The first Fabio Viviani products using the new branding rolled out early this year, including a Fabio Viviani Heritage Collection line of servingware developed with Picnic Time, as well as cookware. This servingware was already in development before the branding was complete, and includes breadboards, cheeseboards, nesting bowls, cookbook stands, and other items, many made of acacia wood.
The branding uses two photographs of the chef, provided by Viviani. One is a headshot of him in a black shirt, looking at the camera and smiling. The other shows him sitting at a table, smiling with his hands in front of him. The headshot appears on all products in the launch, while the seated shot is also used on the side panel of the servingware boxes.
For example, the package for the wooden salad set has a photo of the servingware holding several food items on the front panel, with a left-hand column featuring the chef’s name element on top, then the product name, and Viviani’s headshot at the bottom. The background of the column uses a craft-paper look that Parham Santana developed as part of the branding, to give the packaging a rustic quality. Other panels have text in white on black background, including “Fabio Fun Facts” and some tips for salad preparation. The top panel uses a black background with the chef’s initials in greyscale pattern and the name logo prominently centered in white.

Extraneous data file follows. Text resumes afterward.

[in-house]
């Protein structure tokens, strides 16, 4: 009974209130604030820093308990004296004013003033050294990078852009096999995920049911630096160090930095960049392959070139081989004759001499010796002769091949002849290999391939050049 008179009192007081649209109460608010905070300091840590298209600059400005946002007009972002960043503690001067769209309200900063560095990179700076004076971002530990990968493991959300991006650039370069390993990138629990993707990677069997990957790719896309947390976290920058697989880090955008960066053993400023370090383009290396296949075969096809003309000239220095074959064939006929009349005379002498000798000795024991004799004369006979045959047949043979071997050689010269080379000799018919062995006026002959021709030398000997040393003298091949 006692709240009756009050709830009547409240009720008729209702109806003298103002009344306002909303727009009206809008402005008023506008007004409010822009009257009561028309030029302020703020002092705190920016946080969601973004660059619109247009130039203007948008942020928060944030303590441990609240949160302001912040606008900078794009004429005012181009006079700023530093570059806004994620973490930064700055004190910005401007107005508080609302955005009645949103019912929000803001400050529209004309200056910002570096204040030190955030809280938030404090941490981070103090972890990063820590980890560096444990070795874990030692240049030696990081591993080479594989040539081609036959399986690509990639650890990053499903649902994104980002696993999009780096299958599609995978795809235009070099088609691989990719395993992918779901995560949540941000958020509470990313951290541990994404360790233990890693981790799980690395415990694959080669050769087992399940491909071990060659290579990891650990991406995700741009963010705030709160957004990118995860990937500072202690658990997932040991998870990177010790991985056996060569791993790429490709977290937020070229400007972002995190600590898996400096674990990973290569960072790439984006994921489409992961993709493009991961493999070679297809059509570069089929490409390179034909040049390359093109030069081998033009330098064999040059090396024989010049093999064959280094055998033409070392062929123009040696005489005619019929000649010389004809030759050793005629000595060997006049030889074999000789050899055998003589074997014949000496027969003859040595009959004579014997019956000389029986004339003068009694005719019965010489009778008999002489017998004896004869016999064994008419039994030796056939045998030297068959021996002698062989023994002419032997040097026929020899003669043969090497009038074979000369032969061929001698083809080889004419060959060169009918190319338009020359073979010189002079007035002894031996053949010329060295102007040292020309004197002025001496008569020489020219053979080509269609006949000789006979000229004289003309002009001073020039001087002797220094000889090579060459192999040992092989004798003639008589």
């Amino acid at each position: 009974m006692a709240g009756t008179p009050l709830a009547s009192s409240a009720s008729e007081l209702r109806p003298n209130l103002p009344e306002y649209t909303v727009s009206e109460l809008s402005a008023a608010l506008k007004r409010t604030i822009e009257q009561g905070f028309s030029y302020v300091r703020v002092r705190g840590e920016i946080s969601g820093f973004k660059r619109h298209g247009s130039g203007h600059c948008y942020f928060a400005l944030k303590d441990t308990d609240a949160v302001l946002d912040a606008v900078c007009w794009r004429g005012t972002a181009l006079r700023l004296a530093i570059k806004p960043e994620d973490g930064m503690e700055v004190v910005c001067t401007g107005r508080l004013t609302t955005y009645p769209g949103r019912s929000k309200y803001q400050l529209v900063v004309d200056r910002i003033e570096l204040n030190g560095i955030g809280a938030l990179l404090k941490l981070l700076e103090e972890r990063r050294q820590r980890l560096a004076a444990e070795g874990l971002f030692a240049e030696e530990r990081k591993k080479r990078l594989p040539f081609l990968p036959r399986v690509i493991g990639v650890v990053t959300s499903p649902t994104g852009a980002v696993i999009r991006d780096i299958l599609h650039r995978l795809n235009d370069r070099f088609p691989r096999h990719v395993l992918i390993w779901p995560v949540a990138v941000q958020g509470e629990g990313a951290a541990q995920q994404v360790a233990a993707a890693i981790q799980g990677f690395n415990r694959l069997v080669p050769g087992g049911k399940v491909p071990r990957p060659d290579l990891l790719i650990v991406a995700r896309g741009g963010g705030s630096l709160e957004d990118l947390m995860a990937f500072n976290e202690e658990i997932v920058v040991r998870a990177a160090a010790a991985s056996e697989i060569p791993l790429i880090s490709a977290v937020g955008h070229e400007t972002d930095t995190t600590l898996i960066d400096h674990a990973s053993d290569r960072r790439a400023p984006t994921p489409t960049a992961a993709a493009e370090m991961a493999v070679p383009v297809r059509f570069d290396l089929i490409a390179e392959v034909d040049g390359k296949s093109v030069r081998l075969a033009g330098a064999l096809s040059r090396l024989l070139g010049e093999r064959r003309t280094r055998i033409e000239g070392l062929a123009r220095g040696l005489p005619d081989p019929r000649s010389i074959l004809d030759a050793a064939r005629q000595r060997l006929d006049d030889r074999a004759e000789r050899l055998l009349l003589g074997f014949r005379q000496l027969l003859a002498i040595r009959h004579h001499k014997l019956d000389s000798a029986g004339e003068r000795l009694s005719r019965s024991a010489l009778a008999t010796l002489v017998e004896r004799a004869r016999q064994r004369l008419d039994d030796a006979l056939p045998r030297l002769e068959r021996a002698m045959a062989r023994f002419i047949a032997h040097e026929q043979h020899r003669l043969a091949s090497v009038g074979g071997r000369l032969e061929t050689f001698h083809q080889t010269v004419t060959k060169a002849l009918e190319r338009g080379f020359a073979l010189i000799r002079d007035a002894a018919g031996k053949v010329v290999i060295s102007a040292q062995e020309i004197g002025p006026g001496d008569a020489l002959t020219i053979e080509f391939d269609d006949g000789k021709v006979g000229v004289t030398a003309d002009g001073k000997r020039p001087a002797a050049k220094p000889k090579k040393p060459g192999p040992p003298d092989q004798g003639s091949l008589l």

Similarly, the sauce jars make use of the craft-paper look on the banded label. The top has the name logo against a black background. The product name appears in all capital letters in a warm red, and below it sits a headshot of Viviani next to a quote from the chef.